WTO Blogs | Trade Perspectives

International trade is key to unlocking the potential of least-developed countries (LDCs) and enabling them to achieve their socio-economic development ambitions.

To achieve the goals of the Doha Programme of Action for the Least Developed Countries for the Decade 2022-2031, it is also essential that LDCs increase their participation in international trade.  

However, if LDCs are to reap the maximum benefits from trade — and from their membership of the World Trade Organization (WTO) — they must be more fully integrated into the multilateral trading system.

To achieve this, new ways for LDCs to engage proactively in WTO activities must be identified, and LDCs’ international partners must collaborate on LDC priorities and provide them with targeted support.

A new collection of essays, titled “LDCs and the multilateral trading system”, sheds light on the current challenges facing LDCs and makes practical proposals on how LDCs can seize the opportunities provided by trade.

The authors’ views were discussed at an event held on the sidelines of the Annual Conference of the WTO Chairs Programme currently taking place at the WTO’s headquarters in Geneva.

The authors made the following recommendations:

1. Assist LDCs in their implementation of WTO rules

  • It is important to support LDCs as they work toward implementation of WTO rules, adopting a gradual approach and building on support provided under the WTO Trade Facilitation Agreement (TFA).
  • In addition, LDCs could make more active use of opportunities offered by the Aid for Trade initiative.
  • The inclusion of a chapter on implementation and trade costs in LDC trade policy reviews would help LDCs when they request necessary assistance with trade capacity-building.
  • WTO members that wish to adopt higher standards — which LDC exporters may struggle to satisfy — could provide support for LDCs to help them meet the regulatory standards and adjust to the evolving trading conditions.
  • LDCs and their development partners should view the WTO’s 13th Ministerial Conference (MC13), planned for February 2024, as an opportunity to shape more robust and impactful support for LDCs.

2. Make WTO work easier for capital-based officials from LDCs

  • LDC policymakers would benefit from contributing to WTO reform debates, especially on proposals to improve transparency and monitoring of WTO members’ trade measures. LDCs make little use of the opportunities provided by WTO committees to raise trade concerns or to pose questions. This may be due in part to LDC capacity constraints and to the small size of LDC delegations in Geneva.
  • LDC delegations might find it easier to engage in WTO activities if information sessions were organized with officials in LDC capitals to help them understand how they might make greater use of existing digital tools, such as virtual meetings, eRegistration and the Trade Concerns Database.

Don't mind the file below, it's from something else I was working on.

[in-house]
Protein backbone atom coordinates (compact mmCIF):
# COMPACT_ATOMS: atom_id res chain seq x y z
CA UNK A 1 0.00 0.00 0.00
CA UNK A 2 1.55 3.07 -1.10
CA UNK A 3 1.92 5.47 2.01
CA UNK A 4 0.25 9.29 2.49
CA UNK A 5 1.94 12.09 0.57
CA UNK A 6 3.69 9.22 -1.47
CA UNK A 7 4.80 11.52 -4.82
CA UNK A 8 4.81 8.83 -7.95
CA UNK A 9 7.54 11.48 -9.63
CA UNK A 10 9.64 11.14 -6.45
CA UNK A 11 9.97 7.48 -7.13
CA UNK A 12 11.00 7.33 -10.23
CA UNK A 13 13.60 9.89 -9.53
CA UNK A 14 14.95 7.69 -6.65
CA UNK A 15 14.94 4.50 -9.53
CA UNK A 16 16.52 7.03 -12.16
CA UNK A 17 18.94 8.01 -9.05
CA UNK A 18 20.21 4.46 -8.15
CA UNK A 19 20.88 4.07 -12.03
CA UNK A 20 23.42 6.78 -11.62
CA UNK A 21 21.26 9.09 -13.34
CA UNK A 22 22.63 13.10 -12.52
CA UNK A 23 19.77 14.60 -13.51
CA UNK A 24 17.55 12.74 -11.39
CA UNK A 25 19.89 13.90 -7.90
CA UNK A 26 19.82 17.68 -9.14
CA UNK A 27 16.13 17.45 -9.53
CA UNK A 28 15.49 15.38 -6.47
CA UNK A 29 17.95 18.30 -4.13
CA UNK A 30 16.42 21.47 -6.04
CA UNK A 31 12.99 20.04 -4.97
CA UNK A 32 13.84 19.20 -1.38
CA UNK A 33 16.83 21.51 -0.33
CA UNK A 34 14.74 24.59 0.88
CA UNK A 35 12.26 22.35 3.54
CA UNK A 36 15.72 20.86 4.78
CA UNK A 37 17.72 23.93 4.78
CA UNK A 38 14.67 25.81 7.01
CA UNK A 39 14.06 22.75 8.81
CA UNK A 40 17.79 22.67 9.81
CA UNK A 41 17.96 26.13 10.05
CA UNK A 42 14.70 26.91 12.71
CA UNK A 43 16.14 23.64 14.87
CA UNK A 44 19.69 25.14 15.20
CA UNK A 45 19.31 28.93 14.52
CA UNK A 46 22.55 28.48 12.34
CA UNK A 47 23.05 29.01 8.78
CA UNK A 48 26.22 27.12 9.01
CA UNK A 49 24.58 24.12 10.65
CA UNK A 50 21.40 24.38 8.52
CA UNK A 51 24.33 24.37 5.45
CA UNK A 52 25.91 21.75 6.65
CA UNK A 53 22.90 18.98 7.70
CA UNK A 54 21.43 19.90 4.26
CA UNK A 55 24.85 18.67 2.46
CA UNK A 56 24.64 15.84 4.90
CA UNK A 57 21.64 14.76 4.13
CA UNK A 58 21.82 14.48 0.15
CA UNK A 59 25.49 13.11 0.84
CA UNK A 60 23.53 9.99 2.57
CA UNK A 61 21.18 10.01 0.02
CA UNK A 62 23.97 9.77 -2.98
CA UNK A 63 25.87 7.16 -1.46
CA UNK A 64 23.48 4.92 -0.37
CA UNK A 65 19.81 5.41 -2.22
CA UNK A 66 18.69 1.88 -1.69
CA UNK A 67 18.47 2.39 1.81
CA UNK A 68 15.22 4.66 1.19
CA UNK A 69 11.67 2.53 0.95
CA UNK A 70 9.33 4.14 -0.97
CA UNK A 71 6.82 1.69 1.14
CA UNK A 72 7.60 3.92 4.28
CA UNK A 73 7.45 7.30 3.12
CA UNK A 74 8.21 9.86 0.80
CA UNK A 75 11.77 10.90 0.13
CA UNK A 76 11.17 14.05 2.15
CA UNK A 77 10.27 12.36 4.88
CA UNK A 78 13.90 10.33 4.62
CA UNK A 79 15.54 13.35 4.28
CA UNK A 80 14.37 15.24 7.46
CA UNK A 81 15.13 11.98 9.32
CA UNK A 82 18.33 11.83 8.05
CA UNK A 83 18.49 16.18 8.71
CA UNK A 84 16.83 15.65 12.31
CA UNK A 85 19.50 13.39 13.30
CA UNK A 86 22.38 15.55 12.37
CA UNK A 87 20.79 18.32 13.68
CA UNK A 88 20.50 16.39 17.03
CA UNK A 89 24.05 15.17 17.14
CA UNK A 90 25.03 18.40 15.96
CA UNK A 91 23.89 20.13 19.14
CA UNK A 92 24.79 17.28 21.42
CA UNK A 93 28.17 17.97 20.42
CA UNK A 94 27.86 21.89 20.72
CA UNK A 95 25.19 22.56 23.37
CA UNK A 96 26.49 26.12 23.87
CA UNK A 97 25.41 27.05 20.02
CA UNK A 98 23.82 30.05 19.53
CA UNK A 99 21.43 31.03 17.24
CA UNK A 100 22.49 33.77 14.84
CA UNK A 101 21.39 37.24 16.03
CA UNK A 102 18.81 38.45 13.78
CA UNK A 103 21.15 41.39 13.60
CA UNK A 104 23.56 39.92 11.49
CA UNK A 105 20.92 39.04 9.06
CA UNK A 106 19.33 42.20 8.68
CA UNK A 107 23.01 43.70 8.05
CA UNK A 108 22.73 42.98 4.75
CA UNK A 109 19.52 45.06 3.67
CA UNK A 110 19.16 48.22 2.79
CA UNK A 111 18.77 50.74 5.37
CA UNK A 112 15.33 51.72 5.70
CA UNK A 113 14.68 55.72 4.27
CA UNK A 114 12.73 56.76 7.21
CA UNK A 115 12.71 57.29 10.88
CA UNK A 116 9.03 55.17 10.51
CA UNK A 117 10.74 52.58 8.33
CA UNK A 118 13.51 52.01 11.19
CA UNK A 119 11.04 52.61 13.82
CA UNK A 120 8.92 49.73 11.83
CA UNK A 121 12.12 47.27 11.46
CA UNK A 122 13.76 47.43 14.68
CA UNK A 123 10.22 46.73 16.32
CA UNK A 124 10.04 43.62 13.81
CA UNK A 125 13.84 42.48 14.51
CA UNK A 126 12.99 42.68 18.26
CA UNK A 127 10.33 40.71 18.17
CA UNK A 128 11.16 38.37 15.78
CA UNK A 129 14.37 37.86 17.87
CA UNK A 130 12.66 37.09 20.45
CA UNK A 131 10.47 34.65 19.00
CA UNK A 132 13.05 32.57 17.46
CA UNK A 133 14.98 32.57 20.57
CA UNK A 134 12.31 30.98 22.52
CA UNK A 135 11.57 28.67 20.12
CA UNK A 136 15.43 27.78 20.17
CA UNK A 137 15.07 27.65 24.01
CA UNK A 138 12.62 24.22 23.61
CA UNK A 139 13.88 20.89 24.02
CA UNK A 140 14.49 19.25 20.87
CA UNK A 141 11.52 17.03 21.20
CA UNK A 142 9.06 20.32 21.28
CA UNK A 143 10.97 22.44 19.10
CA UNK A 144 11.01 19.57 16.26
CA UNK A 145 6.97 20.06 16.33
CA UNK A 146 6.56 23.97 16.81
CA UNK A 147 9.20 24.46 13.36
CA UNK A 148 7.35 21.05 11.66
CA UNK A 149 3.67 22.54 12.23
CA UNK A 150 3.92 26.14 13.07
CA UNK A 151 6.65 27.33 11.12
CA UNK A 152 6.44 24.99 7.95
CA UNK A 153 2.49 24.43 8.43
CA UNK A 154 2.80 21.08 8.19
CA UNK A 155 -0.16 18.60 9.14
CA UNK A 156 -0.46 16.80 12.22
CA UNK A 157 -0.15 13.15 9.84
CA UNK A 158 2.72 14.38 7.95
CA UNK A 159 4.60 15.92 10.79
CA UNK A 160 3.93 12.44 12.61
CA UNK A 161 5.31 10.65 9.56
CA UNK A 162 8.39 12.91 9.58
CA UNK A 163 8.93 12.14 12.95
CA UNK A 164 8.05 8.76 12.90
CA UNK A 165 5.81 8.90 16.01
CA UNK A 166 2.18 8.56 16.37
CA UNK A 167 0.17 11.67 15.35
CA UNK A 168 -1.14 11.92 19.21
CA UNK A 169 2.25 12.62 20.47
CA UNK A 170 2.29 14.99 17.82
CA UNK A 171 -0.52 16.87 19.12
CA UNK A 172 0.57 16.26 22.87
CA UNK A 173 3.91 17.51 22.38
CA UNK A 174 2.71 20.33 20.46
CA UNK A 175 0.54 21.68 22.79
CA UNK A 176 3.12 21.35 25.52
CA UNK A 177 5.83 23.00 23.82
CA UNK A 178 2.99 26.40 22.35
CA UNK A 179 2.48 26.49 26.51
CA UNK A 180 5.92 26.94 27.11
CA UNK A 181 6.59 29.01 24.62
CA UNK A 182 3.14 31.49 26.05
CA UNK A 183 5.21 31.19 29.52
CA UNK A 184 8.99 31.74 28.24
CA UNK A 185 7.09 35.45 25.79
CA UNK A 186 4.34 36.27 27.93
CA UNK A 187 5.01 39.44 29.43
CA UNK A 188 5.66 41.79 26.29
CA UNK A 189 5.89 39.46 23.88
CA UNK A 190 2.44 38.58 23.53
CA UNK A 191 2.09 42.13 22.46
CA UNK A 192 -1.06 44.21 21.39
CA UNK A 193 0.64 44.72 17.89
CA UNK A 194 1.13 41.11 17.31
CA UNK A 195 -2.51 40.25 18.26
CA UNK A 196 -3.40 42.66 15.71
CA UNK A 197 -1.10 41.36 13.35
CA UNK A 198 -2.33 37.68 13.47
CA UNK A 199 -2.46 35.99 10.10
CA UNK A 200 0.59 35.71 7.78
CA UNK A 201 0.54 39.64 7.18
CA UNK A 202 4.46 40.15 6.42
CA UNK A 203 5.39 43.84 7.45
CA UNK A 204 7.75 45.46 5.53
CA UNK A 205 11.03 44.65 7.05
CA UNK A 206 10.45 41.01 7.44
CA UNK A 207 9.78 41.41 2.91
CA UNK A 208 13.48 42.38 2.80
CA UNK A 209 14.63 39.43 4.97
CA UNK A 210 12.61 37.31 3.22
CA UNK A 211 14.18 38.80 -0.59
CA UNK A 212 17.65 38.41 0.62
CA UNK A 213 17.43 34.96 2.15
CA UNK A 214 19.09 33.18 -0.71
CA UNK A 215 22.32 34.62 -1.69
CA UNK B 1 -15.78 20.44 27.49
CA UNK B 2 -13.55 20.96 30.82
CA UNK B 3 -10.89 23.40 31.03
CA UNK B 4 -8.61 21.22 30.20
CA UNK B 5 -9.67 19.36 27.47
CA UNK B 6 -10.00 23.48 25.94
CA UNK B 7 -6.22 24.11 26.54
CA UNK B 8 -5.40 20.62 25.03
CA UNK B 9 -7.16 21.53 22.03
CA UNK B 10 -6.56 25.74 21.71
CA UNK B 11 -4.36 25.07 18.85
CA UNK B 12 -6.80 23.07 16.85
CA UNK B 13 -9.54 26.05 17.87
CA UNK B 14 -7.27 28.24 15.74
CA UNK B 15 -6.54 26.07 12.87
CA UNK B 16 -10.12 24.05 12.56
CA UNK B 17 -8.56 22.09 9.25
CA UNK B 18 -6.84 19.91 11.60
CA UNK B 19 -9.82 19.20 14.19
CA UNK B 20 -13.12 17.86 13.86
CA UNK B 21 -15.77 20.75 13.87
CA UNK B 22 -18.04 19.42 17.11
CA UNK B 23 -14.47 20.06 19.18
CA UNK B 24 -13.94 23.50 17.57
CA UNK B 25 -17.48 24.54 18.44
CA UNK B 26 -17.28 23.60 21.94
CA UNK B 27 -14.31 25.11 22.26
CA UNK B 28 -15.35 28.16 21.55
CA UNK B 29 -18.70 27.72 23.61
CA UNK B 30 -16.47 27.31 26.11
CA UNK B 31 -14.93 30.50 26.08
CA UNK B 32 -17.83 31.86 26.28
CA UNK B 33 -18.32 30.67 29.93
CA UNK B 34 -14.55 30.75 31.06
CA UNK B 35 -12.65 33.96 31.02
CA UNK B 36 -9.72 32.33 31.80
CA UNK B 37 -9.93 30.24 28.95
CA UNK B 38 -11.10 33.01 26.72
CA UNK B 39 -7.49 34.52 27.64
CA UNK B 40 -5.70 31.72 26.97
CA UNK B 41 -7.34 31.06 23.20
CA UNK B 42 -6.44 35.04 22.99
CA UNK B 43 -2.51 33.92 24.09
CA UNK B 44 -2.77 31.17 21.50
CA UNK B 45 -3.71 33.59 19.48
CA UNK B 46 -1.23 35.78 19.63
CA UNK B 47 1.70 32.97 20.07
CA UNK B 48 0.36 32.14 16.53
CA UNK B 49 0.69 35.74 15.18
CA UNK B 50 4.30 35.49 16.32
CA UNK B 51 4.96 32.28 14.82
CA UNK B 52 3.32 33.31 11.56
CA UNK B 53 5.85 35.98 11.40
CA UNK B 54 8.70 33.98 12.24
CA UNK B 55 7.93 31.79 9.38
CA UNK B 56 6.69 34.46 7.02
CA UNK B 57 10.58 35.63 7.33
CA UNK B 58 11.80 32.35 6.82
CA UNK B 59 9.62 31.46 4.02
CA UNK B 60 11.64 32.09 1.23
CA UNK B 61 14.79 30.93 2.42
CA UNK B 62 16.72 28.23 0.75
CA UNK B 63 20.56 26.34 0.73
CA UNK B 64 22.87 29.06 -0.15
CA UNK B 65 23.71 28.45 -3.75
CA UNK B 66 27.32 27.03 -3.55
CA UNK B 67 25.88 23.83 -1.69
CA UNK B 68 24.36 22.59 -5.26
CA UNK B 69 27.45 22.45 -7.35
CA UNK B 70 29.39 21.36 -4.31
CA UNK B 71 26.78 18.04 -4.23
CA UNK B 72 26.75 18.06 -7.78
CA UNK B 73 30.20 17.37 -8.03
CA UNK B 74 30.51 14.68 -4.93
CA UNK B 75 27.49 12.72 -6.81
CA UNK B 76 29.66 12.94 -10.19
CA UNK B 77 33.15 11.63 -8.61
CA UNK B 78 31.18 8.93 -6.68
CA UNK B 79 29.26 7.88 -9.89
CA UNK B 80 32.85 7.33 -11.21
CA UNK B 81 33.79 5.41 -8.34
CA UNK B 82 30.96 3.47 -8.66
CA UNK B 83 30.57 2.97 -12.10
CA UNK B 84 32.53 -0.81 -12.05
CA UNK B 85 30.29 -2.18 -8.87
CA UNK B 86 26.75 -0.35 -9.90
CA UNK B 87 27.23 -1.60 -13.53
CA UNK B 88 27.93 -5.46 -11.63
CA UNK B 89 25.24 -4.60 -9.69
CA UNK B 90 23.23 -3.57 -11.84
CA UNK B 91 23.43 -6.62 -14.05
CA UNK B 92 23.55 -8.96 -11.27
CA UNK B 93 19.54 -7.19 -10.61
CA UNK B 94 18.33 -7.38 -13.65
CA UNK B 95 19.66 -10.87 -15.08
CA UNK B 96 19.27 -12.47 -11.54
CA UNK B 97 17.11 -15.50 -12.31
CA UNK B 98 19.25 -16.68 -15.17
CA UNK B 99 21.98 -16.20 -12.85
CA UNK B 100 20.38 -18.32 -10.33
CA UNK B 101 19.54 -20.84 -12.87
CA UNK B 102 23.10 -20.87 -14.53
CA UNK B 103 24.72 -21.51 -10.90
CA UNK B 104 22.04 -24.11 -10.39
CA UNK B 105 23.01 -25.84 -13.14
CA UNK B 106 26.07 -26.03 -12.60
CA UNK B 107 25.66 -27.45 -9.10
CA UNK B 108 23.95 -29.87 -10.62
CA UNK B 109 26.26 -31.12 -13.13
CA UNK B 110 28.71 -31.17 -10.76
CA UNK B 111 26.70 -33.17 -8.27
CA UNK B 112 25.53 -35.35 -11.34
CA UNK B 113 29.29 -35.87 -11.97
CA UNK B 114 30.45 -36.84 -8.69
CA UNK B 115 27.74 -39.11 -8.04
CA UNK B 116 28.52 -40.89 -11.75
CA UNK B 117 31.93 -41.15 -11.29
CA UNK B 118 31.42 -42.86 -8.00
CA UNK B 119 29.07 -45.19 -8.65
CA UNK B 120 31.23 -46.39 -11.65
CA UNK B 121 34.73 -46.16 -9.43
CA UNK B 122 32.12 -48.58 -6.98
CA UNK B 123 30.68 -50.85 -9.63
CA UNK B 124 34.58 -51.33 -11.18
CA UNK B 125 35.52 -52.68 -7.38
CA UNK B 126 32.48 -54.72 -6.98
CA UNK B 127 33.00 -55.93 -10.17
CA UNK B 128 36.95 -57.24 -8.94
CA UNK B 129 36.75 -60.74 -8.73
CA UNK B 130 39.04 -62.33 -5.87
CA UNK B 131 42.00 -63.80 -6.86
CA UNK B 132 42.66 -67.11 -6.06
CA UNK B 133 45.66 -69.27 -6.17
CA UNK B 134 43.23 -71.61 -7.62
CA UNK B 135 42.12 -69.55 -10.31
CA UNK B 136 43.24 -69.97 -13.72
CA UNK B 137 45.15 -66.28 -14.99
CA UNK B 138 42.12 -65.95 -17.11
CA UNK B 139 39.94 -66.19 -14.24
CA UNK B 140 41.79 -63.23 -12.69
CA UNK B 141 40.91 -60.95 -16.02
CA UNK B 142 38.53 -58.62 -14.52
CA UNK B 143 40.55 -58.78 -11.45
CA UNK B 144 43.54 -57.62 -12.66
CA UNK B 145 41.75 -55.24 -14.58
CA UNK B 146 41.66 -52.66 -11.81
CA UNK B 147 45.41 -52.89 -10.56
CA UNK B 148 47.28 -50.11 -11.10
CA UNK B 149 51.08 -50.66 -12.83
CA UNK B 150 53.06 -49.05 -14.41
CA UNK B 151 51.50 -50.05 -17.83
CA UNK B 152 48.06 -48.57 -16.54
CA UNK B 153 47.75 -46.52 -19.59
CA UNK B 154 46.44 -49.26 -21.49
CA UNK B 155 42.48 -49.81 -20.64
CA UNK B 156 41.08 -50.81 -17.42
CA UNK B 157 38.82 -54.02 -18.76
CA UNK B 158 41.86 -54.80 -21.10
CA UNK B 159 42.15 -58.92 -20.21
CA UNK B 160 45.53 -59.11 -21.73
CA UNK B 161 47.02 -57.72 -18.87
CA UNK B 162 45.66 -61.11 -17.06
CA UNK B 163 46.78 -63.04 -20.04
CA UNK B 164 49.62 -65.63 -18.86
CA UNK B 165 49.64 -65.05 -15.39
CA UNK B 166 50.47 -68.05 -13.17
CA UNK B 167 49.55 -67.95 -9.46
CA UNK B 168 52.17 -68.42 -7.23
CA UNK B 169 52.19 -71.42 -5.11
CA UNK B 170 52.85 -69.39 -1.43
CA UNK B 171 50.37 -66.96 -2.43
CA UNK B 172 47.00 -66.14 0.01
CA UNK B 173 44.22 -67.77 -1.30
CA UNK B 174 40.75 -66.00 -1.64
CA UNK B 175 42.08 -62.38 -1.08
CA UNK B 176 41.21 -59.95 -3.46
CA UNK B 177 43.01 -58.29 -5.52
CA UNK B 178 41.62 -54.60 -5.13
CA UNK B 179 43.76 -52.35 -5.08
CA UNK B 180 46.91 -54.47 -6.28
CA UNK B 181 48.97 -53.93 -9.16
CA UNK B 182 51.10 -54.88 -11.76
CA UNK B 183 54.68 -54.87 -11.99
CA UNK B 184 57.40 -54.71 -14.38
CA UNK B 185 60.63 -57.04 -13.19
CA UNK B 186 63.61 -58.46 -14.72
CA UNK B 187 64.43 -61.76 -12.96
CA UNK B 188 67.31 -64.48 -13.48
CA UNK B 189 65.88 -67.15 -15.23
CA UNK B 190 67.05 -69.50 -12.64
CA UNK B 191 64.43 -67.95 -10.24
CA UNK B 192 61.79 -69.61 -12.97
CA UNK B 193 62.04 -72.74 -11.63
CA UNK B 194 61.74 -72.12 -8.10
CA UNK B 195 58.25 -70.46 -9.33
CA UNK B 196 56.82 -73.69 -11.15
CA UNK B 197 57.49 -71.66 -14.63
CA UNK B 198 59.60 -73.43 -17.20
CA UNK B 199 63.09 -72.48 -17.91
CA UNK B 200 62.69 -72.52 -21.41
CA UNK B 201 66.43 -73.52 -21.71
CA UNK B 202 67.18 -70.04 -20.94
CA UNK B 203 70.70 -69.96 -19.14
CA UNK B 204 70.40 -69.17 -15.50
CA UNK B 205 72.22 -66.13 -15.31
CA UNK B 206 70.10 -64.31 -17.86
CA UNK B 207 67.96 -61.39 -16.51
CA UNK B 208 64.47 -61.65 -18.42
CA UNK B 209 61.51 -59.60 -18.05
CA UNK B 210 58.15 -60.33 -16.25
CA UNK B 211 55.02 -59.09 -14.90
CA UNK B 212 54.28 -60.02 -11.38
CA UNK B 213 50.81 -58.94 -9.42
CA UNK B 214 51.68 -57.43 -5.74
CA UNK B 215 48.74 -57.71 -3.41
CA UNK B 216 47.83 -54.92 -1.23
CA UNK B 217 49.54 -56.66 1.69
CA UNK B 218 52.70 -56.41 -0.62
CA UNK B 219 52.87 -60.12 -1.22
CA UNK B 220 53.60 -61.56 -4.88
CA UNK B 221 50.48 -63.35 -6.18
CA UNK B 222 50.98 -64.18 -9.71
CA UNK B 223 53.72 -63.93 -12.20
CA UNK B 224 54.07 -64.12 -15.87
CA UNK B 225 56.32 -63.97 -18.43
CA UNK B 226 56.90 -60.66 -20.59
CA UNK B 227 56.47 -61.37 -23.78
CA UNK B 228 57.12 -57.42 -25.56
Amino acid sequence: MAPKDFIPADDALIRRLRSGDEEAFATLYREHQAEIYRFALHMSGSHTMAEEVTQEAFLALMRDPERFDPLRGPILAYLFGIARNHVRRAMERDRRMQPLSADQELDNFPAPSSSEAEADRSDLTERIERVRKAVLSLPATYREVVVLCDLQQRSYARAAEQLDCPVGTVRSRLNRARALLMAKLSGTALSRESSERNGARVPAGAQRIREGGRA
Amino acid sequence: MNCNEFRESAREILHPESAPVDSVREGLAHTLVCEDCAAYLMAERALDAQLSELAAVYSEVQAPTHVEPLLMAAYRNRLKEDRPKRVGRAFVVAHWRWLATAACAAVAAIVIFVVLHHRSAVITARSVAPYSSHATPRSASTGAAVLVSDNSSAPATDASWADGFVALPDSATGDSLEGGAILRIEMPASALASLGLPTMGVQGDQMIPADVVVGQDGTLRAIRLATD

• In addition, the organization of “experience-sharing” sessions could enable LDCs to learn from each other.
  • Finally, by providing the LDC Group with regular briefings by the WTO Secretariat and sharing information with them about different streams of work in the WTO, it would be easier for LDC delegations to engage in WTO work.

3. Support LDC participation in trade discussions

  • LDCs have been hesitant to participate in the various “joint statement initiatives” being pursued by groups of WTO members. They may have concerns that they could struggle to participate on an equal footing with other members in such discussions, partly because of administrative capacity constraints and limited knowledge of the subject matter.
  • However, LDC participation in these discussions could be supported in a number of ways.
  • Assistance could be offered, for example, to non-participants in the initiatives who would like to take part in the discussions but are unable to do so because of capacity constraints.
  • The engagement of domain-specific communities with extensive knowledge of policy areas, institutional issues and the situation in LDCs and developing economies could be helpful.
  • A multi-donor facility could be created to fund support and strengthen the engagement with LDCs in building cooperation on good practices — for instance, to facilitate access to finance for small businesses or to foster regulatory cooperation in the area of digital trade.

4. Identify areas in which LDCs can champion their own interests

  • The commercial interests of LDCs are insufficiently reflected in WTO Agreements, partly because the negotiating strategy of LDCs at the WTO has mostly focused on obtaining exceptions to global rules.
  • A better strategy for LDCs could be to take an offensive — rather than a defensive — approach to pursuing their commercial interests in trade negotiations.
  • Thus, LDCs should take a proactive approach, including through cooperation with firms, in response to different sustainability requirements. 
  • LDCs should form coalitions of interest with other WTO members, as this could help them to achieve quicker negotiating wins.
  • Making greater use of new technologies, including machine learning and big data, could help to identify the most vulnerable members and those who need greater support with their efforts to integrate into world trade.

These views do not, of course, reflect WTO members’ positions, but it is hoped that they will help to stimulate lively debate about how LDCs can play a more active role in shaping trade rules and in contributing to reform of the WTO.

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